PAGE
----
Informing Markets vs. Regulators

Bård Harstad (University of Oslo)

March 11, 2019, 11:00–12:15


Room MS 003

Environment Economics Seminar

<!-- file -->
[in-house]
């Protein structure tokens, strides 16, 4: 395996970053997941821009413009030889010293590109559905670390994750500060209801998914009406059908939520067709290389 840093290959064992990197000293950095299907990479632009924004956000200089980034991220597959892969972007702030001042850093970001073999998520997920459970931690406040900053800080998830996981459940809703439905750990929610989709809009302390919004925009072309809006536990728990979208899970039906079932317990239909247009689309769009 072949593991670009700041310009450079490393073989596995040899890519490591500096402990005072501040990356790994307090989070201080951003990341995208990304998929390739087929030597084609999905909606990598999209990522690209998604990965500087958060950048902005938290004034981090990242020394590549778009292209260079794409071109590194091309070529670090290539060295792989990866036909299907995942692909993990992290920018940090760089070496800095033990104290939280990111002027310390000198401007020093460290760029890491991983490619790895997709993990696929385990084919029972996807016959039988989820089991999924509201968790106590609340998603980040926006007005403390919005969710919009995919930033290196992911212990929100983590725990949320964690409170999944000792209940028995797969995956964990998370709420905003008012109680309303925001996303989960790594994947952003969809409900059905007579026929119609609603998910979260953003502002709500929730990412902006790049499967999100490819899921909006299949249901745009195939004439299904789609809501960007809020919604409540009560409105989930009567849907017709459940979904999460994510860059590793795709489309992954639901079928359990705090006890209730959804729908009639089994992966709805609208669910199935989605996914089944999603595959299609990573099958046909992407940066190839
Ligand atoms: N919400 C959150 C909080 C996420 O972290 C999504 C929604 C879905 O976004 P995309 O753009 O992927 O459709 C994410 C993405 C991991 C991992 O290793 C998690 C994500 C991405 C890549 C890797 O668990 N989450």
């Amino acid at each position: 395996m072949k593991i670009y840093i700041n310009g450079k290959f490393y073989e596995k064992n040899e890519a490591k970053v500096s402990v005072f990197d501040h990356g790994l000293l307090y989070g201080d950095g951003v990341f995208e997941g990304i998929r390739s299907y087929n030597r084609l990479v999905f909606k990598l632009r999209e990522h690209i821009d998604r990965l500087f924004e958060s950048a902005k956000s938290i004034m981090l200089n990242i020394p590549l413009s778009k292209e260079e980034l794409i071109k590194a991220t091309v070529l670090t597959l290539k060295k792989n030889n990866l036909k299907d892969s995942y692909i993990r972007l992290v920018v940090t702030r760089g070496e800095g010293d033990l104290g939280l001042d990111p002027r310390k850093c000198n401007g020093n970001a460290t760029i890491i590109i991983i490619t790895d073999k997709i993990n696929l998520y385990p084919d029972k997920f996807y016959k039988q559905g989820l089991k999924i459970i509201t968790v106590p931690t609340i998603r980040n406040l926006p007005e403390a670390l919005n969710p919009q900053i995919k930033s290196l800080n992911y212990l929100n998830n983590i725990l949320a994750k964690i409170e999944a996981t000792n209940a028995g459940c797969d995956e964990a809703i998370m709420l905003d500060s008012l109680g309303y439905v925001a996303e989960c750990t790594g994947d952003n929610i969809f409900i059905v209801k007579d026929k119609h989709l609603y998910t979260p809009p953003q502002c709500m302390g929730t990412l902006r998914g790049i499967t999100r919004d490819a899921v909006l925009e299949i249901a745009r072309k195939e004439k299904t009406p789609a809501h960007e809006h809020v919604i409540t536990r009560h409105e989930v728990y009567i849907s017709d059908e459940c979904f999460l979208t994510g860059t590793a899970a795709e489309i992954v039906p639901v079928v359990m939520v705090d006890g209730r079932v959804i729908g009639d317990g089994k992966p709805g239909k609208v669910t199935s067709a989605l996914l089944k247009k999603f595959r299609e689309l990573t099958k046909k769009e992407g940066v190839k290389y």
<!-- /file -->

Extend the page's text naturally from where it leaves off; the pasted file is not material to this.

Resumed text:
Both the market and the regulator have incomplete information regarding products' characteristics, but non-governmental organizations and activists often have expertise or motivation to investigate and acquire new information. Negative signals about a product's environmental externalities, for example, may either persuade a regulator to regulate the industry, or buyers to switch to better products. This paper investigates when activists prefer informative lobbying (i.e., informing regulators) rather than boycotts (i.e., informing buyers). We show that the latter strategy, referred to as (informational) boycotts, is preferred and chosen when the industry in question is very competitive, while informational lobbying is preferred when most products are expected to be quite harmful, on average. The workhorse model is simple and can be used to endogenize both the firms’ types (i.e., the expected harm) and the market structure. Firms' incentives to self-regulate are stronger when they risk boycotts (rather than lobbying) if and only if the market is very competitive. To motivate self-regulation, the regulator may therefore want to commit to an "open-door policy" to facilitate informational lobbying in less-competitive environments, but to commit to a "closed-door policy" in more competitive environments. When the market structure is endogenous, a “closed-door policy” is more likely to be beneficial because firms are more willing to enter when they risk boycotts than when they risk lobbying, we show. The theory is consistent with several differences in activism behavior and open-door policies between Europe and the US.